A nice witty judgment to read – see Words to good effect:

So judges can be just as flummoxed as we are by legalese. Here is one of the “astonishingly informative” definitions Sir Alan was referring to:

(1) An hereditament is anything which, by virtue of the definition of hereditament in s. 115(1) of the 1967 Act, would have been an hereditament for the purposes of that Act had this Act not been passed.

The judgment is here. It’s about a houseboat on which council tax was levied after its owner wrote to the council offering to make a payment in lieu – a move he surely regretted later. It’s about settlers and wayfarers.

The Northrop’s houseboat, a former Thames tug built in 1953 has many of the features that prospective house buyers look for. There are two good-sized bedrooms, two open fireplaces, gas central heating, a large sitting room and kitchen and several flat screen TVs. Old admiralty maps decorate the ceiling and there is even a grand piano and dedicated music room on board.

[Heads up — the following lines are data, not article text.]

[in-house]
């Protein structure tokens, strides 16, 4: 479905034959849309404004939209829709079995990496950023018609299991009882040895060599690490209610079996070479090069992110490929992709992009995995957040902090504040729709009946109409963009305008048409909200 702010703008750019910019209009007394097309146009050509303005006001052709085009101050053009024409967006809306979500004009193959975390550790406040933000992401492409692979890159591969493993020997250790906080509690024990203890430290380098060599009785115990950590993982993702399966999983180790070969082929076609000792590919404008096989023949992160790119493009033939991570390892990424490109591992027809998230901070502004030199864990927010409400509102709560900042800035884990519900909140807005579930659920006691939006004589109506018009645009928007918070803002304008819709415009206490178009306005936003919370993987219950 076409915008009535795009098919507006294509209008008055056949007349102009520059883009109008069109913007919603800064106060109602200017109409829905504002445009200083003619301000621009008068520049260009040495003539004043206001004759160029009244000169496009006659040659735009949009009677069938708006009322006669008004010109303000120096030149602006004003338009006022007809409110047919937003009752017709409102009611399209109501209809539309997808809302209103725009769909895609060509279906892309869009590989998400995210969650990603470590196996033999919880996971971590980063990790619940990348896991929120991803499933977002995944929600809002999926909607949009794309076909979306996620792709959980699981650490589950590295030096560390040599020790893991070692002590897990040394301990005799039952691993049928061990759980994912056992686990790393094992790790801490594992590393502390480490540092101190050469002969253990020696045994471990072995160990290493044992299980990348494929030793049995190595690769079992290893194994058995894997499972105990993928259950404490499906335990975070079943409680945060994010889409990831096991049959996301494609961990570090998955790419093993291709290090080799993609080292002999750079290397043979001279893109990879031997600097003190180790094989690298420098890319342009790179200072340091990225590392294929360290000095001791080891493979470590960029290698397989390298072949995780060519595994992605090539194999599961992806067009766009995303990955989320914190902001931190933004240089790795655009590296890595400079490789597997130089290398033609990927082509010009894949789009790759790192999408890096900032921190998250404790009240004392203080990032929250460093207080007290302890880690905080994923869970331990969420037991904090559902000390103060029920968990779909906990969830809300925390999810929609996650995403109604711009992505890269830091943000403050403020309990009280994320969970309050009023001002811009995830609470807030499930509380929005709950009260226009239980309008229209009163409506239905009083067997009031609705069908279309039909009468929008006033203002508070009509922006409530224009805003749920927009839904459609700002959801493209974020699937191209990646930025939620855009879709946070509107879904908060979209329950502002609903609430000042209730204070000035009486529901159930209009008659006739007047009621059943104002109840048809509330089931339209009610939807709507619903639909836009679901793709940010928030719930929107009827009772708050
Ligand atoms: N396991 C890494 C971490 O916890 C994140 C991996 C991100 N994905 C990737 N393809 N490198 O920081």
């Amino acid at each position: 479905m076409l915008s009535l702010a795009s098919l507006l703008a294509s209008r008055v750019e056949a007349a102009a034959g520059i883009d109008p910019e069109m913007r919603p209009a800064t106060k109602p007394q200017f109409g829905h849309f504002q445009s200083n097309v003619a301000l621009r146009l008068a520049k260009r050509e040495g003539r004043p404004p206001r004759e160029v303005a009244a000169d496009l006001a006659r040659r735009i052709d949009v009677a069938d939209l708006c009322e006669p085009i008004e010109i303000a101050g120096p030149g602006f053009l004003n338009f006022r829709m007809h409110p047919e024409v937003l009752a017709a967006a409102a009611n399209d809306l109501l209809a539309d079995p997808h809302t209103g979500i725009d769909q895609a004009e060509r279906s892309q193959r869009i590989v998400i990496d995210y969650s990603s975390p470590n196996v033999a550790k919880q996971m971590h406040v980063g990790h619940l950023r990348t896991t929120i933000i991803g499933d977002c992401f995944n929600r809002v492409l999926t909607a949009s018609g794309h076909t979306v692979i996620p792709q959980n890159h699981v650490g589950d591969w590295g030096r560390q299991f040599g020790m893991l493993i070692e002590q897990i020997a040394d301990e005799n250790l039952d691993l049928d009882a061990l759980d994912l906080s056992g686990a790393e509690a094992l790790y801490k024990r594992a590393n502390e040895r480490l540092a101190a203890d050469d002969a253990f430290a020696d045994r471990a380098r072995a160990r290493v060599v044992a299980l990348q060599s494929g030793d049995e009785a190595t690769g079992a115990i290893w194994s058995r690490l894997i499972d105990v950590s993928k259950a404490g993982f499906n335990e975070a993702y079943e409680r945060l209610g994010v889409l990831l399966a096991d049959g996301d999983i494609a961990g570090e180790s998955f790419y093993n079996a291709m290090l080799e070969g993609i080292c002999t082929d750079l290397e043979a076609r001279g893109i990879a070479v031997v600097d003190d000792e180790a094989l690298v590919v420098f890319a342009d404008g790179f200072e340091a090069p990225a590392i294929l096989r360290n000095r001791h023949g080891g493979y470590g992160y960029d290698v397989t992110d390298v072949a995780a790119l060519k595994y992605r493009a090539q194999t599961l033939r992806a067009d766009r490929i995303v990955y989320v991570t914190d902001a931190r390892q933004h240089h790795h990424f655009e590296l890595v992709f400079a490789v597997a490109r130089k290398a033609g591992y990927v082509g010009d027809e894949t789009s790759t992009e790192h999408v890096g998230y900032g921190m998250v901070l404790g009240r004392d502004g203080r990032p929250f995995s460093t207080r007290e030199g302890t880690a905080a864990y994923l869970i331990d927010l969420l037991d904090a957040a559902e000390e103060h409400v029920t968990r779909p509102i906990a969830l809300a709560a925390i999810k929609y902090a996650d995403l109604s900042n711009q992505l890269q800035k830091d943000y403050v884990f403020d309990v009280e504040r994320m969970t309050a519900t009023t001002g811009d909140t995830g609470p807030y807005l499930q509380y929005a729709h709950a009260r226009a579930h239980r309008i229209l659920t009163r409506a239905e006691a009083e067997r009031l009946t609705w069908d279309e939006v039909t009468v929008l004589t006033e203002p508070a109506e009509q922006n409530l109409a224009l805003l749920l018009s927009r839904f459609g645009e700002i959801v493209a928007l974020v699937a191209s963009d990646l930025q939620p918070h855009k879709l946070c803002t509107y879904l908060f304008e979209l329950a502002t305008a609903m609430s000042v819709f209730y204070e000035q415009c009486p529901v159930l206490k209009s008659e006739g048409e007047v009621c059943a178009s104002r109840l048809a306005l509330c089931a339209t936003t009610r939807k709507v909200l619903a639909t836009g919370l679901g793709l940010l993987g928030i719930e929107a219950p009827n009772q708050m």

Further to the post on gender-neutral language, Johnson at the Economist links to a Washington State statute removing all traces of masculinity from its legislation.

But the Washington overhaul has pressed into service some awkward coinages. “Fishermen” will now be “fishers”, a word I can recall only ever having seen in the Bible (“Come and I will make you fishers of men”), and even then only to avoid the awkward “fishermen of men”. An “ombudsman” will now be an “ombuds”. “Ombudsmand”, a Scandinavian word, has the etymological meaning a “man who is asked for something”, ie, help or redress. Washington has shorn the title down to a meaningless “ask-for”.

Substitute Senate Bill 5077 (PDF) is 475 pages long and you can see crossed out all the amended terms.

It appears that the term ombuds instead of ombudsman is already in use outside Washington State, often in the term ombuds office at a university. I wonder whether it is singular or plural. Wiktionary says it is an abbreviation of ombudsman and is singular, and offers the anagram dumbo.